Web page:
Chiriakhana, Satyajit Ray (1967, India). Ray is probably the best known of India’s “parallel cinema” directors, a movement chiefly based in Kolkata which made realist films in opposition to the song and dance extravaganzas of Bollywood. Ritwik Ghatak, a favourite director, and Mrinal Sen were also parallel cinema, but the ready availability of Ray’s films in the Anglophone world is likely a result of his championing by Ismail Merchant, who he had helped early in his career. Which is not to say that Ray’s films are not good – but I’d like to see Ghatak get the same treatment. (And as for his Sen, his films are only available from Indian DVD labels, and few of them at that.) Chiriakhana was not well received on release as it’s a complex thriller, almost a pulp story in fact. A retired judge has opened his nursery to a group of misfits, criminals and social outcasts. He hires a detective to search among them for an actress who disappeared years before. The detective, disguised as a Japanese horticulturalist (not every convincingly, it must be said), is given a guided tour of the nursery. Soon after, the judge is murdered… Unfortunately, on the copy of this I watched the subtitles ran about 10 seconds ahead of the dialogue. To male matters worse, the cast occasionally code-switched into English. So it made things a bit difficult to follow. The convoluted plot didn’t help either. I’ve watched a  number of Ray’s films, and some I found more engrossing than others. Chiriakhana is one of the better ones, and manages to be especially atmospheric in places. If Indian noir were a thing, this would be the exemplar. Worth seeing.

1001 Movies You Must See Before You Die count: 940


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Moving pictures 2019, #14

Since moving to Sweden, I’ve pretty much had access only to Amazon Prime. I bought my Blu-ray player with me, and a bunch of discs, but I’ve yet to set it up. Funnily enough, they don’t sell 3-pin to 2-pin electrical plug adaptors here, only the reverse…

A Dry White Season, Euzhan Palcy (1989, USA). This is based on a novel by noted Afrikaner author André Brink, originally published in 1979, and apparently banned in South Africa. Which is hardly surprising. What is surprising, however, is that the book was around for over a decade before apartheid was ended, and the film for three or four years. And while apartheid was rightly reviled and condemned internationally, I’m surprised books and films which showed its true horror, such as A Dry White Season, weren’t more widely known. Which hardly normalises apartheid, but certainly makes international resistance to it by individuals entirely passive and ineffective. Of course, it doesn’t help when your government – for me at that time, that would be Thatcher’s – cosy up to these vile regimes, or even worse, like Pinochet’s, which more or less much makes them criminals by association. So no, Thatcher does not deserve a statue. Anyway, A Dry White Season. A black teenage boy is rounded up by the police during a schoolboy protest, even though he wasn’t involved in it. His father, the gardener at a posh Afrikaner school, tries to have his son’s criminal record wiped as he was innocent. But then is himself arrested as a “black activist” and tortured. He dies during interrogation. One of the school’s teachers, a famous ex-rugby player and “friend” of the gardener, tries to help out and gets embroiled in the whole thing. He decides to get justice for the dead man, which involves taking the state security police to court for his death. He loses the case. Soon afterwards, he is murdered by a state security police officer. This is grim stuff, and all the ore so for being set in a real world regime that behaved pretty much exactly as depicted. Apartheid was an abomination. A Dry White Season makes an excellent fist of its story, and Donald Sutherland, despite a somewhat wobbly accent, is good in the lead role. Worth seeing.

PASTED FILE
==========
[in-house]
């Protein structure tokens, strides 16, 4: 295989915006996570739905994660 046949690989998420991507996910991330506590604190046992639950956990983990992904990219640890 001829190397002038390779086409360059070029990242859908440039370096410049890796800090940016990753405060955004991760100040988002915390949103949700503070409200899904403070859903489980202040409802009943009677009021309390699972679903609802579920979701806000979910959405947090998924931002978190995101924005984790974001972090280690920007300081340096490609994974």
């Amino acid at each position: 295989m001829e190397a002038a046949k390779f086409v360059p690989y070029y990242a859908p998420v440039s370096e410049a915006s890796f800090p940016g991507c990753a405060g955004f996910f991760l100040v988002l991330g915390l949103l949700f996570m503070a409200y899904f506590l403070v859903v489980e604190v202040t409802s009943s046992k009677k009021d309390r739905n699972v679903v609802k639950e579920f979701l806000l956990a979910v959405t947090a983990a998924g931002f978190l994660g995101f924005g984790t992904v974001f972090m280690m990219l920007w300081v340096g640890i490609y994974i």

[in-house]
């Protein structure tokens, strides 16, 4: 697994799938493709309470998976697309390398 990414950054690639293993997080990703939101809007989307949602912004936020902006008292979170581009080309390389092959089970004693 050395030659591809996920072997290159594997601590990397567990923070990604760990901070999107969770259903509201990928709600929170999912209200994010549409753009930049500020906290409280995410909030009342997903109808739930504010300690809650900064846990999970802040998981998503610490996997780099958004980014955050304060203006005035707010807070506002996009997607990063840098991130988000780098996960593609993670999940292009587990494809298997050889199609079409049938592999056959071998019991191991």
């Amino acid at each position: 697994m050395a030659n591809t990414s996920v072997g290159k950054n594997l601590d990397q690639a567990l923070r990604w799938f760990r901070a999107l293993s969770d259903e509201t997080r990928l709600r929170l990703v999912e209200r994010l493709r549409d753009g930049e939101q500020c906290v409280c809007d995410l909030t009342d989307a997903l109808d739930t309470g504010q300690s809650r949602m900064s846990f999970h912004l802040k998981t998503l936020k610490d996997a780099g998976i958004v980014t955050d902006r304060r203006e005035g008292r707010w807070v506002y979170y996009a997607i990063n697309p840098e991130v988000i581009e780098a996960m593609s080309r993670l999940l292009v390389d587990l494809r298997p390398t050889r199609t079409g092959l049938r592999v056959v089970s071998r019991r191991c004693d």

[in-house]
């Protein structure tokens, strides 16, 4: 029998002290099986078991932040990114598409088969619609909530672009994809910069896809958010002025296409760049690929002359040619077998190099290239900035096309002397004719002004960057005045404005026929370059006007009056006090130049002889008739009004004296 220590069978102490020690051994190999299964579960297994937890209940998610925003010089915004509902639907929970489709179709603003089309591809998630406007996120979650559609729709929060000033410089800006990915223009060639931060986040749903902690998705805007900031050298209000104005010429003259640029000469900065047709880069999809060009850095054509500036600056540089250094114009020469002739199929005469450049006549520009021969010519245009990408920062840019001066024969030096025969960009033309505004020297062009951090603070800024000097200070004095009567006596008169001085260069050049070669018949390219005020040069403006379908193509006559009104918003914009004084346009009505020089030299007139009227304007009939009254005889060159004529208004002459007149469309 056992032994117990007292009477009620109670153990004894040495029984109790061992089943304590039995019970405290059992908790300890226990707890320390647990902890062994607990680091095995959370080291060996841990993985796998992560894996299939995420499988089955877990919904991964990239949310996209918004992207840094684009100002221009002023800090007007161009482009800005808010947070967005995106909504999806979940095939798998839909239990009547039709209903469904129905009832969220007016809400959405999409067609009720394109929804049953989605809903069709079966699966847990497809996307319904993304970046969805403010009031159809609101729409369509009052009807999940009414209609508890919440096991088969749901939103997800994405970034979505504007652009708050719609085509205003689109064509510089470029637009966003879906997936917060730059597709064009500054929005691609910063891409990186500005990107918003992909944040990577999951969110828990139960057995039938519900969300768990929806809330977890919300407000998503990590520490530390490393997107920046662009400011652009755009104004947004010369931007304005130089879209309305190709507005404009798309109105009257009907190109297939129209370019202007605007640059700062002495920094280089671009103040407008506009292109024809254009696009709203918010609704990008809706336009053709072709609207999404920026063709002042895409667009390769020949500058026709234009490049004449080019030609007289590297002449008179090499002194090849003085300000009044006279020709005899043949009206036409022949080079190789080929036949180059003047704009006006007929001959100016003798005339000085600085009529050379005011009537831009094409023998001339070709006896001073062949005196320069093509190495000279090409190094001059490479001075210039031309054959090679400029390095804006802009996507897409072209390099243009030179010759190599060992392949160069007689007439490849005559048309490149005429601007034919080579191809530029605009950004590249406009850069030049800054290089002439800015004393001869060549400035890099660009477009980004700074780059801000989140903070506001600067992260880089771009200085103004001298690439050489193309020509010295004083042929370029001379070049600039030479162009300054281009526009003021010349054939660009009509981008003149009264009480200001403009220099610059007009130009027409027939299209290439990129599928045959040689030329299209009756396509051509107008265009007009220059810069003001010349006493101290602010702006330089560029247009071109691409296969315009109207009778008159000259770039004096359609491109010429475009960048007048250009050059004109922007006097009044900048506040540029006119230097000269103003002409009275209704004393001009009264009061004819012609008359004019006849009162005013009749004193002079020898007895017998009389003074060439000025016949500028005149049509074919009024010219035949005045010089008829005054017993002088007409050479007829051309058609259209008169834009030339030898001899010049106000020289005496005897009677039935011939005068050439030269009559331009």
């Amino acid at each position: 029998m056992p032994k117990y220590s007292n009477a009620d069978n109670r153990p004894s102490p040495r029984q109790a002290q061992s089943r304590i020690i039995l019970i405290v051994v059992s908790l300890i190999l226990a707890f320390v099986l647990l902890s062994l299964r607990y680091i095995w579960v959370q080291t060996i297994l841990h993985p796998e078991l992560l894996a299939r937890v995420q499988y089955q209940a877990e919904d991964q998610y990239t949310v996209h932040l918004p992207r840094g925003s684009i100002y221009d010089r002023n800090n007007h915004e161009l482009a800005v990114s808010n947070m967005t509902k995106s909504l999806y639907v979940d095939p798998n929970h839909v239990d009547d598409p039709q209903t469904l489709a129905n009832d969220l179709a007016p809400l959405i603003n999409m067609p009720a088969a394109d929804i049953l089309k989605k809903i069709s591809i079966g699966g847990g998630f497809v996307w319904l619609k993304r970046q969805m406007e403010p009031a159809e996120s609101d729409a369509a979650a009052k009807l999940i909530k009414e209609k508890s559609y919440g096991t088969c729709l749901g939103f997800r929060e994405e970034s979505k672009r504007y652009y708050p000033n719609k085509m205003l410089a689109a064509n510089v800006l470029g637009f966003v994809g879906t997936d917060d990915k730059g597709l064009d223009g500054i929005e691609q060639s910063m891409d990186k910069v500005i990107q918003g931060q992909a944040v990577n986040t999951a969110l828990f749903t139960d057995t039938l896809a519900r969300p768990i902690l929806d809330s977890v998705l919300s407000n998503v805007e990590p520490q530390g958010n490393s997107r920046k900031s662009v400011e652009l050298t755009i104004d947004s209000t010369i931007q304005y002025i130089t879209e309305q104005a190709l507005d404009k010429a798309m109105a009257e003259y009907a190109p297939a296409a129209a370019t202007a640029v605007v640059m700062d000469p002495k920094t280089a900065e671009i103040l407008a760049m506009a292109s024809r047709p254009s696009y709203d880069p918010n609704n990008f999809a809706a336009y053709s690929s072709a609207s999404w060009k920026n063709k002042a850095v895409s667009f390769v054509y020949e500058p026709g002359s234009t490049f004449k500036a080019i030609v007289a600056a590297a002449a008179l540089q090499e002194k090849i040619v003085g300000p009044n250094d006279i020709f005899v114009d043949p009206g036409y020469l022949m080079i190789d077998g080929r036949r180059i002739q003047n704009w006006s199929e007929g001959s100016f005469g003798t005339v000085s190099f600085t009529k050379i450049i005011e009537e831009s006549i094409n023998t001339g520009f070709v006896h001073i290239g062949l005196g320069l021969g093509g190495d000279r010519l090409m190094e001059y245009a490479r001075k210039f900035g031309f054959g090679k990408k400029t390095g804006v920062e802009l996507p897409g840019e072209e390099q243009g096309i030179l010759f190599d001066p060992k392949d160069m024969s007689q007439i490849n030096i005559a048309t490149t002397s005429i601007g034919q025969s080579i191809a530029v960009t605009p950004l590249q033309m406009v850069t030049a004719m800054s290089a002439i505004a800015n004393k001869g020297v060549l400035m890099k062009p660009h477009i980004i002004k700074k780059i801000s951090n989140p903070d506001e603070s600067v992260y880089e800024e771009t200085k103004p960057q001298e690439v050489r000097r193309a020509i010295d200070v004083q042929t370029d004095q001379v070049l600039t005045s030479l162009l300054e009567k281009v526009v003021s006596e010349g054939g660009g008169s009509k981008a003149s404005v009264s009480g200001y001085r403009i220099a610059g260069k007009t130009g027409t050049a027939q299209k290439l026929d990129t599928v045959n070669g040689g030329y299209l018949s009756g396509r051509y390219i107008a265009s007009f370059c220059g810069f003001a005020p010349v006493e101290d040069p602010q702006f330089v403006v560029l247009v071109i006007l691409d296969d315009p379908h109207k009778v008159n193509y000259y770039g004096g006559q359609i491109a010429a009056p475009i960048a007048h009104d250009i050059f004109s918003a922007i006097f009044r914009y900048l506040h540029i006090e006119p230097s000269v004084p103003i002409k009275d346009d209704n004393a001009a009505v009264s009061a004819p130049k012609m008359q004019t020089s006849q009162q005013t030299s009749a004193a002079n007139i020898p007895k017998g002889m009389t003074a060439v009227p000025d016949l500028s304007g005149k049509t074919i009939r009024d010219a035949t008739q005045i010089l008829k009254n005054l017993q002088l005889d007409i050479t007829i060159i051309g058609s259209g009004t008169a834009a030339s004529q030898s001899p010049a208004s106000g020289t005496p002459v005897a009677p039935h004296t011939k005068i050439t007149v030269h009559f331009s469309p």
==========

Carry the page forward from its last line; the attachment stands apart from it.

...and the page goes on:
Thadam, Magizh Thirumeni (2019, India). A successful engineer spots a young woman he fancies on his commute to work – in fact, she works in the same building. He tries asking her out, she plays hard to get, but eventually she agrees. The two are very happy together. But then she heads off to a distant city for a celebration of some kind and is never seen again. Rumour has it she ran off with another man. Some time later, a man is brutally murdered in his apartment. The investigating police find a video taken on a phone from the balcony of a neighouring flat during a party – and it clearly shows the engineer on the balcony of the murdered man’s apartment around the time of the murder. He is arrested, but it seems he has an alibi. Meanwhile, it also transpires the engineer has a doppelgänger, who works as a con man and gambler on the streets. He turns up at the police station where the engineer is being held, after being arrested for drunk-driving. So now the police have two identical men, one of whom murdered the victim, but both have alibis. It turns out the pair are twins, who separated when their parents divorced and the two now hate each other. But one of them must have committed the murder, even though both have alibis. The court reluctantly lets them go. This is a clever thriller, and while it’s pretty long by Western standards, it never flags. It kept me guessing for much of its length, although the resolution is hardly a surprise. But if you’re going to watch a polished thriller, why not watch an Indian one?